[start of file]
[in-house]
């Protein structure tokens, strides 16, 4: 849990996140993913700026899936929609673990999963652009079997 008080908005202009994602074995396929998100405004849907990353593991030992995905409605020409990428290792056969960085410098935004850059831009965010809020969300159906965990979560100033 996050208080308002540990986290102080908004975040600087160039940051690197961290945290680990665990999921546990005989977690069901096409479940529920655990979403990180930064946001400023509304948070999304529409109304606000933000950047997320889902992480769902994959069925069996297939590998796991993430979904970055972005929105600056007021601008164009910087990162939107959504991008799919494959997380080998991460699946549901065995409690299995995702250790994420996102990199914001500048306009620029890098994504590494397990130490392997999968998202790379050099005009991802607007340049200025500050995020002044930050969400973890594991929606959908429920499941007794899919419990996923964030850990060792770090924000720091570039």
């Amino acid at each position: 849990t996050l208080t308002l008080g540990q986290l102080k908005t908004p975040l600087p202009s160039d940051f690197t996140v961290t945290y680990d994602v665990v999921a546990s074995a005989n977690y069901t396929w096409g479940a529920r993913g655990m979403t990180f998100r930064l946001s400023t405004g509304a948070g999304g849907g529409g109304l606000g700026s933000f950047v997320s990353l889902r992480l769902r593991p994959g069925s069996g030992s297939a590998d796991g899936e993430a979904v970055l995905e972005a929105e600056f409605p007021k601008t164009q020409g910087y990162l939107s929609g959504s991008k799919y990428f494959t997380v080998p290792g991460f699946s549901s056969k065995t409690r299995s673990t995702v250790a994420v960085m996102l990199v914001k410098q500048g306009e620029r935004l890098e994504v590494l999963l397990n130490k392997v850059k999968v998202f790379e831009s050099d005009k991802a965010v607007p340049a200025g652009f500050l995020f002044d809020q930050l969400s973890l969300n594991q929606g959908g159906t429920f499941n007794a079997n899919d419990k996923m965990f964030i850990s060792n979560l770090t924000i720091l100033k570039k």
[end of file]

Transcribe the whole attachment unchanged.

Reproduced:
[in-house]
């Protein structure tokens, strides 16, 4: 849990996140993913700026899936929609673990999963652009079997 008080908005202009994602074995396929998100405004849907990353593991030992995905409605020409990428290792056969960085410098935004850059831009965010809020969300159906965990979560100033 996050208080308002540990986290102080908004975040600087160039940051690197961290945290680990665990999921546990005989977690069901096409479940529920655990979403990180930064946001400023509304948070999304529409109304606000933000950047997320889902992480769902994959069925069996297939590998796991993430979904970055972005929105600056007021601008164009910087990162939107959504991008799919494959997380080998991460699946549901065995409690299995995702250790994420996102990199914001500048306009620029890098994504590494397990130490392997999968998202790379050099005009991802607007340049200025500050995020002044930050969400973890594991929606959908429920499941007794899919419990996923964030850990060792770090924000720091570039």
């Amino acid at each position: 849990t996050l208080t308002l008080g540990q986290l102080k908005t908004p975040l600087p202009s160039d940051f690197t996140v961290t945290y680990d994602v665990v999921a546990s074995a005989n977690y069901t396929w096409g479940a529920r993913g655990m979403t990180f998100r930064l946001s400023t405004g509304a948070g999304g849907g529409g109304l606000g700026s933000f950047v997320s990353l889902r992480l769902r593991p994959g069925s069996g030992s297939a590998d796991g899936e993430a979904v970055l995905e972005a929105e600056f409605p007021k601008t164009q020409g910087y990162l939107s929609g959504s991008k799919y990428f494959t997380v080998p290792g991460f699946s549901s056969k065995t409690r299995s673990t995702v250790a994420v960085m996102l990199v914001k410098q500048g306009e620029r935004l890098e994504v590494l999963l397990n130490k392997v850059k999968v998202f790379e831009s050099d005009k991802a965010v607007p340049a200025g652009f500050l995020f002044d809020q930050l969400s973890l969300n594991q929606g959908g159906t429920f499941n007794a079997n899919d419990k996923m965990f964030i850990s060792n979560l770090t924000i720091l100033k570039k």